Similarly, Eurostat has not publicly reacted to the alarming judicial developments of the past three years or since Mr Georgiou left ELSTAT. Eurostat’s most recent public pronouncements on the matter appear to be the statements by its then director-general in January 2013 and jointly by ESS principals (including Eurostat’s head) in February 2013 and May 2015. This reticence is in striking contrast to numerous recent public expressions of concern and support for Mr Georgiou from the International Statistical Institute, the American Statistical Association, multiple regional statistical bodies, as well as two consultative bodies of the ESS, the European Statistical Governance Advisory Board and the European Statistical Advisory Committee.
On June 22nd 2018, the Eurogroup adopted a statement on the completion of the financial assistance programme to Greece and debt relief. Somewhat encouragingly, this statement makes specific reference to Mr Georgiou’s situation, but the language remains too vague for comfort. The European Union, including the European Commission and its statistical arm, need to more assertively defend Mr Georgiou and, beyond him, the integrity of national statistics compiled by independent statistical agencies. Respect for the Greek justice system, despite its glaring flaws, must not constrain Brussels and Luxembourg to silence. They can and should do more.
First, responsible EU officials should publicly declare that what has happened, including the latest Supreme Court judgment, is offensive to common sense and sensible public policy. Eurostat, in particular, must break out of its deafening silence of the past few years.
Second, future European financial assistance and debt relief to Greece, along the lines announced on June 22nd, should be conditional on the Greek government publicly and unambiguously confirming what any minimally informed observer already knows (and what Eurostat has attested), namely that all the figures Mr Georgiou’s ELSTAT produced were correct both in substance and process. This would help end absurd conspiracy theories about these figures, which have a surprisingly large number of followers in Greece. Indeed, the Greek president – as is within his power – could and should render Mr Georgiou’s conviction null and void. The European Parliament could also do more, for example, by calling Mr Georgiou’s Greek tormentors to testify and possibly by blocking EU financing to Greece as long as the case is not resolved satisfactorily.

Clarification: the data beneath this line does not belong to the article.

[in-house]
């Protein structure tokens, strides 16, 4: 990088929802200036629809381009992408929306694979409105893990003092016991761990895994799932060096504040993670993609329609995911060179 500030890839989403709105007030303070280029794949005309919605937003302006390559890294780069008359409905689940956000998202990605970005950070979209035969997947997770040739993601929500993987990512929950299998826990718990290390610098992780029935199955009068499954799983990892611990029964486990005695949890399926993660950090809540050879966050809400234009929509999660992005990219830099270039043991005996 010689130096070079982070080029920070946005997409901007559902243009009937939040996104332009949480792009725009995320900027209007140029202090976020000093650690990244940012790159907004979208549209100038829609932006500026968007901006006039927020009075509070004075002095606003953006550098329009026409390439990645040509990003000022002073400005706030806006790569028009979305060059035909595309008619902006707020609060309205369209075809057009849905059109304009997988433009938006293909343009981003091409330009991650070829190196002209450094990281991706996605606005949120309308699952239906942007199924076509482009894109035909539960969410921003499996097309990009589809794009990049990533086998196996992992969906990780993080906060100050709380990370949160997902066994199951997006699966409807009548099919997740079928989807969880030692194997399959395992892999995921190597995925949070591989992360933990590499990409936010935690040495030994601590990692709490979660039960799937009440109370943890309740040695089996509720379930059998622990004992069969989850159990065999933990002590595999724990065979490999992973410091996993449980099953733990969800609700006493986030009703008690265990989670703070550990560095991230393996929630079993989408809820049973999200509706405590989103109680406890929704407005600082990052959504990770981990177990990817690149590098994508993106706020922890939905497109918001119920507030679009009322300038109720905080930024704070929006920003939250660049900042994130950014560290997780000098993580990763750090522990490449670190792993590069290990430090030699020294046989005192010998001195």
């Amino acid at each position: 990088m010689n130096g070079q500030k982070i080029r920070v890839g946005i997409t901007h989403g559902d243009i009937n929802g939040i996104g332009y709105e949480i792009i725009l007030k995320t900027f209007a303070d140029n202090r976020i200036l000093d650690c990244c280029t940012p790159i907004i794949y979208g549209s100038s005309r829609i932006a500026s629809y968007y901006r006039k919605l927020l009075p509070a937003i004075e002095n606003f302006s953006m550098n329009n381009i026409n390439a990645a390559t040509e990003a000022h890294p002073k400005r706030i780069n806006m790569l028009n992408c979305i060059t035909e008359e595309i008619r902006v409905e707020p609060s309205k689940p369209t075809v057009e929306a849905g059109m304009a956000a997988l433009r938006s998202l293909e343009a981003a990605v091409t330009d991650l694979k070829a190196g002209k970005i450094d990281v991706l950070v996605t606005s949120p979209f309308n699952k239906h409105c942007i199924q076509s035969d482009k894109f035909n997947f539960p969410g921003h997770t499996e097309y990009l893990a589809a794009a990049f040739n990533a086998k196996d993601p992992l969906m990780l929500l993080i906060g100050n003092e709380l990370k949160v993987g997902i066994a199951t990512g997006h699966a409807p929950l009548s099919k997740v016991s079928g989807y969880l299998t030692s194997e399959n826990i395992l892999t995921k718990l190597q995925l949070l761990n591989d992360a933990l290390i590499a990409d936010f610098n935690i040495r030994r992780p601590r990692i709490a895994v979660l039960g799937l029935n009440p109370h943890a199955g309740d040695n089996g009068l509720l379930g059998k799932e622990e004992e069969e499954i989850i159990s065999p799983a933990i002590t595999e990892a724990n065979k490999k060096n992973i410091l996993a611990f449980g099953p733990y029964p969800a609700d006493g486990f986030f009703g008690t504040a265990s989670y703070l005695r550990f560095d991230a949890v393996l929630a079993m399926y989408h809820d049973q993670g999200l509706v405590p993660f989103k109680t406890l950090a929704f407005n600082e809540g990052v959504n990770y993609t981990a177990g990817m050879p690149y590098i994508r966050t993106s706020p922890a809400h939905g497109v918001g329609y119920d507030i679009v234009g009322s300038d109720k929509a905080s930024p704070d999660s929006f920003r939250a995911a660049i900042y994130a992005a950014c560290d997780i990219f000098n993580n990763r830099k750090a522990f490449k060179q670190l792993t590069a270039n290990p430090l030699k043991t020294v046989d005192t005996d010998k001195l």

Third, the European Commission should recognise Mr Georgiou’s service to the EU public interest by covering his legal fees. Last year Greece’s creditors extracted a commitment from Athens to contribute to covering these costs, but the resulting Greek legislation made the covering of Mr Georgiou’s legal fees conditional on him winning the cases, creating a perverse incentive for courts to convict him in order to minimise the burden on the Greek taxpayer. (A bitter irony is that the same initiative of the creditors enabled the Greek government to reimburse Mr Georgiou’s accusers instead.)
Fourth, the Commission should belatedly act on Mr Dombrovskis’s above-quoted strong words that ELSTAT’s independence is protected by EU law. It should open an infringement case against Greece for failing to create and support the conditions that ensure the production of European statistics with professional independence, impartiality, and objectivity.
Fifth, the European Union should ensure that another similar fiasco does not happen in the future, in Greece or any other Member State. As Mr Georgiou has himself suggested, the European Commission should propose EU legislation that would shield national statisticians in all EU Member States from prosecution for their European statistical work, when that work has been performed in compliance with the EU statistical framework and been duly validated by EU institutions.
Sixth, the European Union should open a far-ranging debate on whether and what additional structural changes to the ESS may be needed in order to ensure the immunity of official statistics to manipulation and pressure from national governments and political interests. Even with the additional protections suggested above, a more integrated structure may be required for at least some critical statistical functions. An imperfect comparison is provided by the corporate world; in many international businesses, local financial controllers used to report to local management – but with increased corporate complexity, cross-border integration, and enabling technology, financial controllers now typically report directly to headquarters. It may be time for the ESS to envisage a similar shift.
There is no need to emphasise how harmful Mr Georgiou’s case has already been to Greece’s international reputation, not least as the country seeks to regain access to international financial markets. But it is often overlooked that the European Union is being damaged as well. It is high time EU leaders discharged their responsibilities and ensured that EU statistics are taken seriously.